This might be confusing to people in the present-day United States, some of whom, if they don’t give this enough thought, might believe that “Columbus traveled to America” means that he arrived to a country that would only come to existence two centuries after his death. (By the way, he never set foot in what is now the modern-day United States, except for Puerto Rico and the U.S. Virgin Islands).

There is much debate about who gets to be “American,” particularly in online forums where English speakers coexist with Spanish and Portuguese speakers. (When I am asked by an English speaker if I am “American,” being Colombian, I am tempted to reply “yes”).

This seems like a fruitless discussion. Will the rest of America accept that one country has appropriated the word for their continent? What different word can the United States people use to call themselves? If what follows doesn’t help to solve these questions, at least I hope it will bring some context to the use of this contested issue.

“America” was coined by Europeans as a word to designate the whole “New World,” all of that new landmass that, from the 16th century onwards, appeared in maps made in Europe: that place which Europeans were set to explore and exploit. So, when Columbus is associated with America, it is implied that the arrival of the admiral impacted all of the landmass we in Spanish, Portuguese or French (and others) call “America.”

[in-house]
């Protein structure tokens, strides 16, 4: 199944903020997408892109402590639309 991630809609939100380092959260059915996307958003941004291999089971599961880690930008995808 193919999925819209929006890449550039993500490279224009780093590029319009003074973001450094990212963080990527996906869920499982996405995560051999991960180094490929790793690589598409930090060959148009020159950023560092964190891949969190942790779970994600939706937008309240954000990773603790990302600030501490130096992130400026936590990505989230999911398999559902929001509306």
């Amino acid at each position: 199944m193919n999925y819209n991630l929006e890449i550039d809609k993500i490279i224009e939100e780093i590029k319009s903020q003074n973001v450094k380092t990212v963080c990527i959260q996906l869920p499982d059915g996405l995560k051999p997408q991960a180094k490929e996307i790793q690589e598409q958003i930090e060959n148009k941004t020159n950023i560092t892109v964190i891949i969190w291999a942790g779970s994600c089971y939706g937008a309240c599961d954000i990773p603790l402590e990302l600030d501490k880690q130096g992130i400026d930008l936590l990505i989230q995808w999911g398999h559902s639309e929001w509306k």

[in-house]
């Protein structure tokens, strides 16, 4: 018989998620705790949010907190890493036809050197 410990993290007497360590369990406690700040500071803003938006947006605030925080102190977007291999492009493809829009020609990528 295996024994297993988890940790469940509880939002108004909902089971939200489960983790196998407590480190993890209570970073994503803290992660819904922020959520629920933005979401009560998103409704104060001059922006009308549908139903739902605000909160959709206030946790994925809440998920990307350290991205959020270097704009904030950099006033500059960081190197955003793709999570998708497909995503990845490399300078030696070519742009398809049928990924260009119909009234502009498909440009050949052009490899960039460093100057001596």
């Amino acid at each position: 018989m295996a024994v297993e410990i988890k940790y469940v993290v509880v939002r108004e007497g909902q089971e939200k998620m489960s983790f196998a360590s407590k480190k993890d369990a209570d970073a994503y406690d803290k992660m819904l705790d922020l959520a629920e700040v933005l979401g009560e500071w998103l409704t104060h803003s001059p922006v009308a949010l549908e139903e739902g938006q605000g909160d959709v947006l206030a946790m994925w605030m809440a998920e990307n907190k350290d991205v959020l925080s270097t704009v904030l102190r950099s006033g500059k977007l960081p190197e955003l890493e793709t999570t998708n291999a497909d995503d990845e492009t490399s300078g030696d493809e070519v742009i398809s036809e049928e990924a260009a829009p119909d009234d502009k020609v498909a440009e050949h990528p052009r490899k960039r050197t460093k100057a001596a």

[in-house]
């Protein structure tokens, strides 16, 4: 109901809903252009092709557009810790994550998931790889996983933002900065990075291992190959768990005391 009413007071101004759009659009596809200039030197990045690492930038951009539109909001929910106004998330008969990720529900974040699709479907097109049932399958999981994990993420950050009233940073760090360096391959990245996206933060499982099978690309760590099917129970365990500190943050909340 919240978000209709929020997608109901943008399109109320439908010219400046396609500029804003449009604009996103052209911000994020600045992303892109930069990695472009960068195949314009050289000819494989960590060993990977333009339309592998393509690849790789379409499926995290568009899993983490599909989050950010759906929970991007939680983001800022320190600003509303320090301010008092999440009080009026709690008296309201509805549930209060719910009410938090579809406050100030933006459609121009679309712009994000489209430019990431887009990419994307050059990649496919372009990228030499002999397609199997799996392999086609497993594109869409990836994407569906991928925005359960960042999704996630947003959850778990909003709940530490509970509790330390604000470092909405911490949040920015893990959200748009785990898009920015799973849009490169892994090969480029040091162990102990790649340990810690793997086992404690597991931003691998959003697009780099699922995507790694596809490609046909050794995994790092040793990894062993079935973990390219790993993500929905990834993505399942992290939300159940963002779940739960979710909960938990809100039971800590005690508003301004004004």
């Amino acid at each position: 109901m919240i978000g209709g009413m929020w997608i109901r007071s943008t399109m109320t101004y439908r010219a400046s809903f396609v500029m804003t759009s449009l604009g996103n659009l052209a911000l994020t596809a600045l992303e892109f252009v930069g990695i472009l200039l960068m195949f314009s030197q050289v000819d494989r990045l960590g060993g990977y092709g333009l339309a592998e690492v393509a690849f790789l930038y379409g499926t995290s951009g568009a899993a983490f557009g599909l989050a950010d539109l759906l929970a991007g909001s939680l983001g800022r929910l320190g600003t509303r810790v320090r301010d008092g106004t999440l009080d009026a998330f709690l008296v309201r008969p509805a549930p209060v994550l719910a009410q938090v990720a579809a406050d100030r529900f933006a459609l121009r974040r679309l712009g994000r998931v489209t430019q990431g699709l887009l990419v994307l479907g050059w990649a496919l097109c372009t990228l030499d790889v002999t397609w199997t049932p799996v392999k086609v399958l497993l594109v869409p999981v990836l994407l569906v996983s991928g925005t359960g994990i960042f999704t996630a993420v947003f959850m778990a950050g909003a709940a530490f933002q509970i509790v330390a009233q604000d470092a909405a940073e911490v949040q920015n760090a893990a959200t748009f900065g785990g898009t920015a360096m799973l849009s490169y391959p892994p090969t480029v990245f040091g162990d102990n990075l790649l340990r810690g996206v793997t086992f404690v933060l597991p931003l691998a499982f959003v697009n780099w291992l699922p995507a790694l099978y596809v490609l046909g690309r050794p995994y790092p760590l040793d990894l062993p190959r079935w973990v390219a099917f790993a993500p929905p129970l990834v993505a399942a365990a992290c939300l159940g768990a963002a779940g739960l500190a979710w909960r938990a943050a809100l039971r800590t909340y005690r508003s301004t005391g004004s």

The 1507 map of Waldseemüller which first used the name America (Public Domain)

German map that first used the name America in 1507 (Public Domain)

How exactly the word “America” came to be is still disputed. The most widely accepted theory is that the continent was named after Florentine explorer and Columbus’s friend Amerigo Vespucci. Between the end of the 15th century and the beginning of the 16th, Vespucci sailed around the area previously explored by Columbus, which we now call the Caribbean. With his annotations and his calculations regarding the circumference of the world, he realized that the landmasses he had navigated couldn’t be part of Asia, but rather had to be something “new” to him and his fellow Europeans.